While I don't share the AC's animosity towards you, the premise of your argument is entirely wrong.
The number of bugs are not limitless, they are very much a finite thing.
The benefit to the company is not limited to closing that single bug. When someone reports one bug, you likely are learning a new method and/or way of thinking in regards to the procedure/module/whatever is involved. One "reported" bug could likely make many dozens or more other bugs readily apparent in your code.
It also teaches your organization how to avoid that bug in the future. How many bugs were in the wild, being used by blackhats for YEARS through multiple iterations of a software package before being caught?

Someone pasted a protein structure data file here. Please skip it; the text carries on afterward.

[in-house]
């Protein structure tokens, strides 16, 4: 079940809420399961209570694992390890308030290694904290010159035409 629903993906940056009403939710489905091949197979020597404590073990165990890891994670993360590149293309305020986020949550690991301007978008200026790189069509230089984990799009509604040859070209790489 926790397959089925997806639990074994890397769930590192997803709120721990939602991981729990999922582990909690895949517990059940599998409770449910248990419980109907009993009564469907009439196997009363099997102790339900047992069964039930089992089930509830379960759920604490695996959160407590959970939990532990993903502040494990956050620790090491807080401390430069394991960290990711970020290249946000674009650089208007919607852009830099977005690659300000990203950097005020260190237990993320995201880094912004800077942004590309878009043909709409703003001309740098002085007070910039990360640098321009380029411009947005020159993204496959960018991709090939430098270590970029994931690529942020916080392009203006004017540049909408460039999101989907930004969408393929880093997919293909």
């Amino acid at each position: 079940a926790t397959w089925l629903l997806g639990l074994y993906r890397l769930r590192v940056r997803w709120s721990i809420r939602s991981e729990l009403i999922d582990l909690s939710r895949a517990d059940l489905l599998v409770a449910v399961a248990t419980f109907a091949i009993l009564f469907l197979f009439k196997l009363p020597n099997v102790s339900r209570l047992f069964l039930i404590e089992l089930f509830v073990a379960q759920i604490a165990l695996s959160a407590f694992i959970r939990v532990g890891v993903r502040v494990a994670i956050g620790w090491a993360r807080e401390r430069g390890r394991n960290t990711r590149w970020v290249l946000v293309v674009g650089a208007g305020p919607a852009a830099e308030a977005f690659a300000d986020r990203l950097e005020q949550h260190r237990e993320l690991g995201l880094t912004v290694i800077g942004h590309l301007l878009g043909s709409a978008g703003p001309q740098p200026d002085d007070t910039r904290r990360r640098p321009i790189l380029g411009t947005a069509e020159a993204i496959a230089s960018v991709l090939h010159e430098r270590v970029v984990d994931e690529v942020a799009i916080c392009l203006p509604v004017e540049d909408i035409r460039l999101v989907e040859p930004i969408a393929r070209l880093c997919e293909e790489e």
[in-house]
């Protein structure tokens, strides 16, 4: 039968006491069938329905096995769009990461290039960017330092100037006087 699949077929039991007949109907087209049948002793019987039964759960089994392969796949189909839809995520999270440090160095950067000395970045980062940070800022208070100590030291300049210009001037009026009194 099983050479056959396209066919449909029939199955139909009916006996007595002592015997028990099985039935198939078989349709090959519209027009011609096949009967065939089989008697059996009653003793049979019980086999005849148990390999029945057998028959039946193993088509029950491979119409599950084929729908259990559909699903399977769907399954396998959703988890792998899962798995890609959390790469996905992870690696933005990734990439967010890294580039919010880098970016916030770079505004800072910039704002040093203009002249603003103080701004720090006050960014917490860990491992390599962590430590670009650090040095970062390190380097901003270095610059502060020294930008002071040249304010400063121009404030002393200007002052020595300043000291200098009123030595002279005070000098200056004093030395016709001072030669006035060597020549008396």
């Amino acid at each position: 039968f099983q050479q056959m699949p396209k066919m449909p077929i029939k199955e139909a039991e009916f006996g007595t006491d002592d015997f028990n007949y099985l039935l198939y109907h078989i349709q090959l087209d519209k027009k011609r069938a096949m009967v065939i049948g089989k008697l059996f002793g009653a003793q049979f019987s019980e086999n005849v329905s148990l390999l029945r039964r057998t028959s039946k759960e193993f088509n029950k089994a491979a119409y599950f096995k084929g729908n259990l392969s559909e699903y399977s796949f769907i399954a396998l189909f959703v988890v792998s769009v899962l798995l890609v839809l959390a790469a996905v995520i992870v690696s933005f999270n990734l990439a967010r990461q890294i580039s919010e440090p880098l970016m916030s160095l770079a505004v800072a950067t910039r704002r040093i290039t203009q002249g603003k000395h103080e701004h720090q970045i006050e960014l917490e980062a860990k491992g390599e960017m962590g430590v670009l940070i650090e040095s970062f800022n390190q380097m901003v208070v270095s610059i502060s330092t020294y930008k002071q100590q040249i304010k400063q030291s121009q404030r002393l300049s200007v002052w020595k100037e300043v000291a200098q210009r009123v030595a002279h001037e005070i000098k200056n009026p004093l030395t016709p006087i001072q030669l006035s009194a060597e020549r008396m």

Also, you get to find the mistake in the code and, if you're managing your code correctly, you will know who made the mistake. So you can coach if it was something that should have been caught.
And lastly, it solidifies your place in the market as a leader. People study your code intently, use it more, get more involved. The more people involved, the bigger your talent pool, the more industry respect you have, and as a result the more people will look to you as a company that cares about the stability and long term viability of your product.